When Tom arrives home later, he and Laura have an exchange about his whereabouts. He seems quite taken with the escapism of the movies, although in other moments he's quite critical of the way in which American culture revolves around going to the movies to watch others participate in action while the spectator sits still in the dark only to return to his or her uneventful life. Their conversation worries Laura that her brother is deeply unhappy living in St. Louis and working at the warehouse of Continental Shoemakers, which indeed he is. She expresses her anxiety to Amanda, who takes Tom aside and presses him again to find a man for Laura. She insists that he find Laura a gentleman caller before flying off to unknown shores.
Surprisingly, when we next see Tom he's found someone to bring home to dinner and meet Laura. His friend Jim O'Conner who also works in the warehouse will be coming over the following night. Amanda is thrilled, but when she tells Laura about the impending visit, Laura becomes hysterical. She had had a crush on a boy named Jim O'Conner in high school. At Soldan, he had acted in all the plays and been quite popular. Even though Laura had few friends, they had a special relationship, and Jim had a nickname for her -- Blue Roses -- which was a mishearing of "pleurosis," a lung inflammation that caused Laura to miss school. She vows not to come to dinner if it's this Jim.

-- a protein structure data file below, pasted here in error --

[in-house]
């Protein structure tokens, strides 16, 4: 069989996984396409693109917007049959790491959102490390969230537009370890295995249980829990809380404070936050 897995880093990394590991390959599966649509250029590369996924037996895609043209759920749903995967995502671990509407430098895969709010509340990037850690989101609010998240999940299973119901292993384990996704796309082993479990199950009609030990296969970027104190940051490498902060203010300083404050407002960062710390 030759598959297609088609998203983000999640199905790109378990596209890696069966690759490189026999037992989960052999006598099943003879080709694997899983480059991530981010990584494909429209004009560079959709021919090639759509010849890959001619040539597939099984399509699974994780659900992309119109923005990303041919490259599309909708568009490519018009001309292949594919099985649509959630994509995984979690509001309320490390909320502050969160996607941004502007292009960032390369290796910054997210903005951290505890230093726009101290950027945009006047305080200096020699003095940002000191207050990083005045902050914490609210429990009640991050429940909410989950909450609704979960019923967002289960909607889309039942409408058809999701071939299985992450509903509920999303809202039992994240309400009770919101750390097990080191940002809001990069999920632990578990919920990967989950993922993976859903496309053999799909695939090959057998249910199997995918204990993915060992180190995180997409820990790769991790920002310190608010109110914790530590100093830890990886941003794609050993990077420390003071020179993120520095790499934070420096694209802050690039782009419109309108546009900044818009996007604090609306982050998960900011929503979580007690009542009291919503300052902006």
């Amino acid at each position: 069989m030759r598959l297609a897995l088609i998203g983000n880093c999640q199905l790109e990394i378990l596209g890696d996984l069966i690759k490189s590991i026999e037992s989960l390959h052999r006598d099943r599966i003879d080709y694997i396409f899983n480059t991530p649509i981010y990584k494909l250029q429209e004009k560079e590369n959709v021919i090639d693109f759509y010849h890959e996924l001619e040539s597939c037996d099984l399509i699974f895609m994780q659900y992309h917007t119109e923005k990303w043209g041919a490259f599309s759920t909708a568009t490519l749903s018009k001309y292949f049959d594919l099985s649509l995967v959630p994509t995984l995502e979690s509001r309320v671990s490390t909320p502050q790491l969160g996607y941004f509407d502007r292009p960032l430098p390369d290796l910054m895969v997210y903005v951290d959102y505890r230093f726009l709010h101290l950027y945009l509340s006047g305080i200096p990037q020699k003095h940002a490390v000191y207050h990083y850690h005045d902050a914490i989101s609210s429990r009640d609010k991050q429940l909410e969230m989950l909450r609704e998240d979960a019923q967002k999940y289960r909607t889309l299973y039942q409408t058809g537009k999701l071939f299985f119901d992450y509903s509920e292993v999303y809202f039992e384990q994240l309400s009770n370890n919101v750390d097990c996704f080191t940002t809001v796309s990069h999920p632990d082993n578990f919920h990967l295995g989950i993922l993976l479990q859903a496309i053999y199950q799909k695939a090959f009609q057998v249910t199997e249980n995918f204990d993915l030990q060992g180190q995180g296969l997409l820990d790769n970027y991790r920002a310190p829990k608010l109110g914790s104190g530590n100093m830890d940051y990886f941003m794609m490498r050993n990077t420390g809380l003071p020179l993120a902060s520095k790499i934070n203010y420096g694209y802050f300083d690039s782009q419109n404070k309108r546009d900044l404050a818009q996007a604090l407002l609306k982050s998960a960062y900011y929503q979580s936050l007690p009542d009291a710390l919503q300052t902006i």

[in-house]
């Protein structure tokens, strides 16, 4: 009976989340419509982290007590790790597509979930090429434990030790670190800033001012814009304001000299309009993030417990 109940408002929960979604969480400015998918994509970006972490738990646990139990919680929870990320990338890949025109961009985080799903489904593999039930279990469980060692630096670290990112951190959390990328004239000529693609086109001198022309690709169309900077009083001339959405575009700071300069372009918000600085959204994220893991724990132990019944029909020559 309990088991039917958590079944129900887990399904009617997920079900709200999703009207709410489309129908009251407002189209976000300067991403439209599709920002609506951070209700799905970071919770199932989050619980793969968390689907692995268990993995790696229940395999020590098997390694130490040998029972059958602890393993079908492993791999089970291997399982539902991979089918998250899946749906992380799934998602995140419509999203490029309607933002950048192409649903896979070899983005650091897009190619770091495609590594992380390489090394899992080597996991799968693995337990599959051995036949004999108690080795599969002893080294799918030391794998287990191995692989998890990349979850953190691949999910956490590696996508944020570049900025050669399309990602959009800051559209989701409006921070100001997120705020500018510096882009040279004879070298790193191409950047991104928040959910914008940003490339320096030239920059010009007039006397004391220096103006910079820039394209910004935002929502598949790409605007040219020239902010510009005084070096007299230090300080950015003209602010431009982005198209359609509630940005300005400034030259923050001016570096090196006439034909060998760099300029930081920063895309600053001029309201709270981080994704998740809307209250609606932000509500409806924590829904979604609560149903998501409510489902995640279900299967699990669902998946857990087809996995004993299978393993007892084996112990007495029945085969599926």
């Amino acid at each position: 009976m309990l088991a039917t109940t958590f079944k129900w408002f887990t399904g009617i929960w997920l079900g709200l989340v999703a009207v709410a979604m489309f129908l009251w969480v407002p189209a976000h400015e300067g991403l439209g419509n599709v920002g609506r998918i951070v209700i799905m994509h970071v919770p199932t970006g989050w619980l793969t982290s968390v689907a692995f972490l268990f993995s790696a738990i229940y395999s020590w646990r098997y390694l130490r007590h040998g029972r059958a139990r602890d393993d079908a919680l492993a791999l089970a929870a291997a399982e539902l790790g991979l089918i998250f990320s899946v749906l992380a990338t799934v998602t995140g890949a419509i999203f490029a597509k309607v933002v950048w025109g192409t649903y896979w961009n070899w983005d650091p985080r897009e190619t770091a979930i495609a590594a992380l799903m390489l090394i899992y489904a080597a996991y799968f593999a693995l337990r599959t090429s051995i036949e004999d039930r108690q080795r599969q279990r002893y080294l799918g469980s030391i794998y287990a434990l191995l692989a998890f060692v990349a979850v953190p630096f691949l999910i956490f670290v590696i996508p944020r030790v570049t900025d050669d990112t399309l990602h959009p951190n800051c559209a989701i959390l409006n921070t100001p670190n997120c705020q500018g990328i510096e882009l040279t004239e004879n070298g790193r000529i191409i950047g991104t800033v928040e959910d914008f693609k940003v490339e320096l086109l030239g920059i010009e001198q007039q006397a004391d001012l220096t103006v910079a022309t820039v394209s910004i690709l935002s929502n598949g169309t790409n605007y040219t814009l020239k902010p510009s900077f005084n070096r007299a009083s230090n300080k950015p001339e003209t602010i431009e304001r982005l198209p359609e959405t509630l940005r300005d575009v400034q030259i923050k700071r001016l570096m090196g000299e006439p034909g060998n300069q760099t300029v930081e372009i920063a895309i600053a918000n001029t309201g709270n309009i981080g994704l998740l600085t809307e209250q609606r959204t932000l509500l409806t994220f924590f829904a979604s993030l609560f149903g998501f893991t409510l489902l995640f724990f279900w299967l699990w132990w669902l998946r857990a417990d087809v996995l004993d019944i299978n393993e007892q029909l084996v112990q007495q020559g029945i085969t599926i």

When Jim and Tom arrive, Laura takes to the couch, ill and pale. Amanda eats dinner with the boys, during which time the lights go out. Tom's not paid the electricity bill that month, instead sending dues in to the Merchant Marines. He's hatching a plan for escape. Amanda sends Jim in to the living room with a candelabra. When they are alone, Jim and Laura strike up a very intense flirtation. He seems pompous, indeed, but also won over by Laura's quirks. He convinces her to dance a waltz with him, and when they do they knock over a glass unicorn -- Laura's favorite piece -- and its horn falls off. Jim is chagrined, but Laura recuperates the incident, saying that now the unicorn will be like all the other hornless horses, and will be less lonely, since they'll accept him as one of their own.
Jim then reveals to Laura that he'd like to pursue a relationship with her, but can't because he's engaged to be married to a girl named Betty. Amanda re-enters just after this conversation, bearing snacks, and Jim leaves hastily, making his excuses. Amanda is baffled and furious. She accuses Tom of playing a cruel joke on Laura, but he says he didn't know Jim was engaged. The play ends shortly thereafter with Tom's closing narration. He says that he fled St. Louis soon after the dinner and did have the life of travel that he'd aimed for. He moved from city to city, as he had wanted. But he's felt haunted, he says -- felt like something (or someone) was pursuing him, making him antsy. He's been unable to separate fully from Laura. The play closes with him waxing melancholic about his sister. He passes store windows at night, he says, and glass trinkets catch his eye, reminding him.
Browse all book notes|
Points to Ponder
Did You Know